This weekends Camporee was fun. It was one of the better camporees we have had in a while, so why do the adult have to screw it up for the boys.
Again, they clearly do not understand what Scouting is all about.
We are not the Army. We are not a boarding school for wayward boys. This is Scouting and above all, the boys need to have fun. It is that game with a purpose that will teach them the skills to deal with life’s challenges and develop those life long values that will guide them to be disciplined and self-reliant.
How can a boy discover that light when the adults around him are constantly looking to snuff it? How can a boy learn to play the game, when the rules change or are unclear? How friendly is the constant brow beating?
I think that some leaders need to take a look in the mirror and find out if they are delivering the promise of Scouting or just a good scolding.
The best part of the discussion I had with our Anti Powell was when he pointed to my Troop, at the time they were all playing Frisbee in a field between the camp sites. Loud laughter and complete grab ass was in full effect. He pointed out that camporee was not about playing.. it was about competition. I explained that there is certainly a time and a place for everything. He said, “Look at your camp site… no matching tents, no patrol boxes, no discipline.” I explained that we are a backpacking troop and do not have patrol boxes or matching tents, and so far as discipline, we have plenty of that. It comes with living the Scout oath and law. Then in a moment of arrogance, I pointed out that what he was looking at was the Troop of the Year and we are doing it right. With that, I bid him a good day and joined the boys in the game of Ultimate Frisbee.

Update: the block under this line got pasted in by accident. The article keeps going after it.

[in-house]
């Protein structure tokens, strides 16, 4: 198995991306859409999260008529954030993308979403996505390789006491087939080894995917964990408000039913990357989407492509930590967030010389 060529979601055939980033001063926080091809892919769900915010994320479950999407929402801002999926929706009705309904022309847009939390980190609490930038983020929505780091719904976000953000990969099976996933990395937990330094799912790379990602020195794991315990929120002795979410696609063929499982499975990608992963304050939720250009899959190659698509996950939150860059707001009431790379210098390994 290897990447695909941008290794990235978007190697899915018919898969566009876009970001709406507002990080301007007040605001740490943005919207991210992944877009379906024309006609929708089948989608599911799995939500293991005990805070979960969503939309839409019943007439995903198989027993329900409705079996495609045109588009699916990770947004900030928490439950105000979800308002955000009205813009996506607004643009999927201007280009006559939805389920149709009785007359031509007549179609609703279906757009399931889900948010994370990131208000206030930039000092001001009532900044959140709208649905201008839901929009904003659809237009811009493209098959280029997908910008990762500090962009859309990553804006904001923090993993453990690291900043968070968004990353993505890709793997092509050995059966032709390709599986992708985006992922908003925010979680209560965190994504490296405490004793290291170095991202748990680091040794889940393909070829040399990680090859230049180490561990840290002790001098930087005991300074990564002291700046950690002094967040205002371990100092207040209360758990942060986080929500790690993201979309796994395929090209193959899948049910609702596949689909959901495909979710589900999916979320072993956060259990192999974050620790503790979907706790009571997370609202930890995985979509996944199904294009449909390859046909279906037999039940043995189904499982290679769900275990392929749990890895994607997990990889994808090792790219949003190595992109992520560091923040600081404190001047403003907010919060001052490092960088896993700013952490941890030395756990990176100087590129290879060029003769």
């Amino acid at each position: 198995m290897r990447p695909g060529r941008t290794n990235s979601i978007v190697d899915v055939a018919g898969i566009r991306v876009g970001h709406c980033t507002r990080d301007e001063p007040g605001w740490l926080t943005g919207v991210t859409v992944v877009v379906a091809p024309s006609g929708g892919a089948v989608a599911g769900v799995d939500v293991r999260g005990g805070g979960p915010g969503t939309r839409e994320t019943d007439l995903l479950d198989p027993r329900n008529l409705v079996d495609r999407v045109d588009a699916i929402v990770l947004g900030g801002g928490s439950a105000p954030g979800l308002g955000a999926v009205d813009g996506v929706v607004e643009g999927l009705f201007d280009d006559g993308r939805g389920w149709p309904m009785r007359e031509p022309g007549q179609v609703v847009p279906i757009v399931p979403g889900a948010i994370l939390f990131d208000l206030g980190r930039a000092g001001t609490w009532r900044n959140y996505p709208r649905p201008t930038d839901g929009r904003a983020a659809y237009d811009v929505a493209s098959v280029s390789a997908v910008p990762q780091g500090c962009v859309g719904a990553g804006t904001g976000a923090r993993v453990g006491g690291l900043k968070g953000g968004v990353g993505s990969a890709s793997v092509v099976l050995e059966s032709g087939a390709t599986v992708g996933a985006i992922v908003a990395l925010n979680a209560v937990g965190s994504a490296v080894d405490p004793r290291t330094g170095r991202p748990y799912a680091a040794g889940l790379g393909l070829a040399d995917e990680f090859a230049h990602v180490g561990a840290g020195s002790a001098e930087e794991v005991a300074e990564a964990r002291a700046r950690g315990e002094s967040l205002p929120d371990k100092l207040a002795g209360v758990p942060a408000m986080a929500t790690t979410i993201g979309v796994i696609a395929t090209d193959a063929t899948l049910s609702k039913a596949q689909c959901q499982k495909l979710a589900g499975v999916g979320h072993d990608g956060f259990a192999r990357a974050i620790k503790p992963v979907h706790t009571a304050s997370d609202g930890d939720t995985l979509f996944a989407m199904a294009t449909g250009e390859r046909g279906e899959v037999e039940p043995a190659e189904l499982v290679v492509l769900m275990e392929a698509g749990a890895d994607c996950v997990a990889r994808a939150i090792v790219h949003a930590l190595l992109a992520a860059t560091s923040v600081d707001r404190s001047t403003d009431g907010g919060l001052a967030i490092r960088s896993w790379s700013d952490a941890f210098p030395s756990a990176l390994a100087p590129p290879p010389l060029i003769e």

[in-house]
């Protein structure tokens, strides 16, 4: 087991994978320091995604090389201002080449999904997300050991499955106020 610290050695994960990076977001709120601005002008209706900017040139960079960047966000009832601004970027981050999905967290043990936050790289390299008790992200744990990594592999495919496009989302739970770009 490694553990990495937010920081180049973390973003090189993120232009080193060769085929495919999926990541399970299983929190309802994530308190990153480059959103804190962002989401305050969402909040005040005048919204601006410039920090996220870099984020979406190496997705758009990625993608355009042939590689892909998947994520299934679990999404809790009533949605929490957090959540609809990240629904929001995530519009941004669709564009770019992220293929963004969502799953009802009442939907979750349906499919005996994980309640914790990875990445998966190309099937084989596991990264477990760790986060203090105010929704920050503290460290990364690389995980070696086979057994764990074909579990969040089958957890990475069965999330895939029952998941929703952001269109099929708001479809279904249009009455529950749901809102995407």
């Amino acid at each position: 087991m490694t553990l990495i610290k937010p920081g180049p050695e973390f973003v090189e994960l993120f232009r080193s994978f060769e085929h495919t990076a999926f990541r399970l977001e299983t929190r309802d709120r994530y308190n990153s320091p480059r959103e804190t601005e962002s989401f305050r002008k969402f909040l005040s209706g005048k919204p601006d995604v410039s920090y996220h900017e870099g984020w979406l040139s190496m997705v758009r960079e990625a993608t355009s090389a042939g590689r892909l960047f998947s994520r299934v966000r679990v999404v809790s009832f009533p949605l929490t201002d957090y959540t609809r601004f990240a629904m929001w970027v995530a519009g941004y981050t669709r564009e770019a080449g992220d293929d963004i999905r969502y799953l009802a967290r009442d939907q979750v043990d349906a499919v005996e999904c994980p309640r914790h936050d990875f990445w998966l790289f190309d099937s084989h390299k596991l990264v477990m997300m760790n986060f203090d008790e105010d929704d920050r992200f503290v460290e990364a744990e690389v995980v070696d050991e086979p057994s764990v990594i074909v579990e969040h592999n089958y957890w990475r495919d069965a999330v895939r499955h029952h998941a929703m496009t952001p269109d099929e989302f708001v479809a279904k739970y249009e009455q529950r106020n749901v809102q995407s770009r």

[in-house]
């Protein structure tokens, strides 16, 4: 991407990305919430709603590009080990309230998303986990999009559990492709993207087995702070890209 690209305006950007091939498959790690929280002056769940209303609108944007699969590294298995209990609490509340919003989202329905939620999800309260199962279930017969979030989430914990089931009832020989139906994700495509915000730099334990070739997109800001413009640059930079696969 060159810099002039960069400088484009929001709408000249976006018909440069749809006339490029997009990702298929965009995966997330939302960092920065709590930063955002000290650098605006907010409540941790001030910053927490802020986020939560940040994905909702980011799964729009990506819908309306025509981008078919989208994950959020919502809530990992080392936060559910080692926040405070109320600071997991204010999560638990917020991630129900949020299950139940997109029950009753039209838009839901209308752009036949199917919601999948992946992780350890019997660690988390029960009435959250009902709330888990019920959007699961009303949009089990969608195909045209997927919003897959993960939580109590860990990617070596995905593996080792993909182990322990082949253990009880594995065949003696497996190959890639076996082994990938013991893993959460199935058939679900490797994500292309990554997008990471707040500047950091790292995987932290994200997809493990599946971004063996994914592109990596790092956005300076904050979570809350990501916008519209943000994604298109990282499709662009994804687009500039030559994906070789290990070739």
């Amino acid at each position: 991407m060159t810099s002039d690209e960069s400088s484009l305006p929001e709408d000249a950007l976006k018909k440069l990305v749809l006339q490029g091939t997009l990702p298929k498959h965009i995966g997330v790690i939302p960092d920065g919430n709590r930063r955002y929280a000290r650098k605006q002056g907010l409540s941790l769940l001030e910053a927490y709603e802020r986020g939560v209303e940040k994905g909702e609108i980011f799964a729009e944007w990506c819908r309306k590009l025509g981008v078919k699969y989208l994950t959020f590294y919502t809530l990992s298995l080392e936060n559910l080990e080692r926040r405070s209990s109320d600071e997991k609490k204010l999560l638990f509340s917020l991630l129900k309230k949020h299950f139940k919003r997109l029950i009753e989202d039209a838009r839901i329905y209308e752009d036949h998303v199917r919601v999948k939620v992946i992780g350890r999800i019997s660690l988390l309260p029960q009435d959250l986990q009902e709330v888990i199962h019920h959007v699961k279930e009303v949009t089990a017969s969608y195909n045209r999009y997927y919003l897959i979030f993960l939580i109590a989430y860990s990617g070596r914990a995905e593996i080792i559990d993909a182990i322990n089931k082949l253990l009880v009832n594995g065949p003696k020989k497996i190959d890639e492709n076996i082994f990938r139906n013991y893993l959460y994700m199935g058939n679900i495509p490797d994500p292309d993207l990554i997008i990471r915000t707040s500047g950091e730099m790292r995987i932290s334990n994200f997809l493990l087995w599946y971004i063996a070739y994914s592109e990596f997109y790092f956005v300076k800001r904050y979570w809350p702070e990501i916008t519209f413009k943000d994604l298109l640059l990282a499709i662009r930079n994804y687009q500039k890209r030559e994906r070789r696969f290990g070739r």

Camporee was a fun time and a great experience for our Troop. They all had fun and competed well. It is unfortunate that there are leaders out there that just don’t get it. If only they took the time and put in the effort to delivering the promise of Scouting, using the same energy they put into yelling, berating, and making life hard for their Scouts, they would have great Troops. The boys are there and willing, they need good adults to have the heart of a Boy and do Scouting the way the founder wanted it to be.
I had a great weekend with the Scouts of our Troop. It’s why we keep playing this game.
Have a Great Scouting Day!
The other night I had the pleasure of sitting in as an advocate for a Scout in my Troop at his Eagle Board of Review.
I enjoy the position that the Scoutmaster is placed in as the advocate, physically the Scoutmaster sits behind and out of the view of the Scout and mentally, it is a great place to learn from the Scout to know that you are truly delivering the promise of Scouting.
The first question the board asked this young man was if he had ever looked at the back of his Scout Handbook. On the back cover are the Aims of Scouting. The Scout replied that he had not looked at the back. The board asked him to pick up his book and read it. Then asked if he was aware that these were the aims or goals of Scouting. He said that he did know that. How did you know that they wanted to know. My Scoutmaster does not stop talking about Character, Citizenship, and Fitness the Scout said in a matter of fact. They chuckled a bit and then asked what he thought about those three words and how much they meant to Scouting. His answer knocked me out of my chair. He looked at the board and said “Those three words mean more to me than this award. They mean that I am a good man and that I will always be a good man.”
From that point on I knew that this board was going to be interesting. And it was. He had an opinion when they asked for one, he talked about the great times that he had in Scouting and he shared what he had learned about being a leader.
As I sat behind him I felt deep pride in this young man and listened as he confirmed that we really are providing a program that the boys get.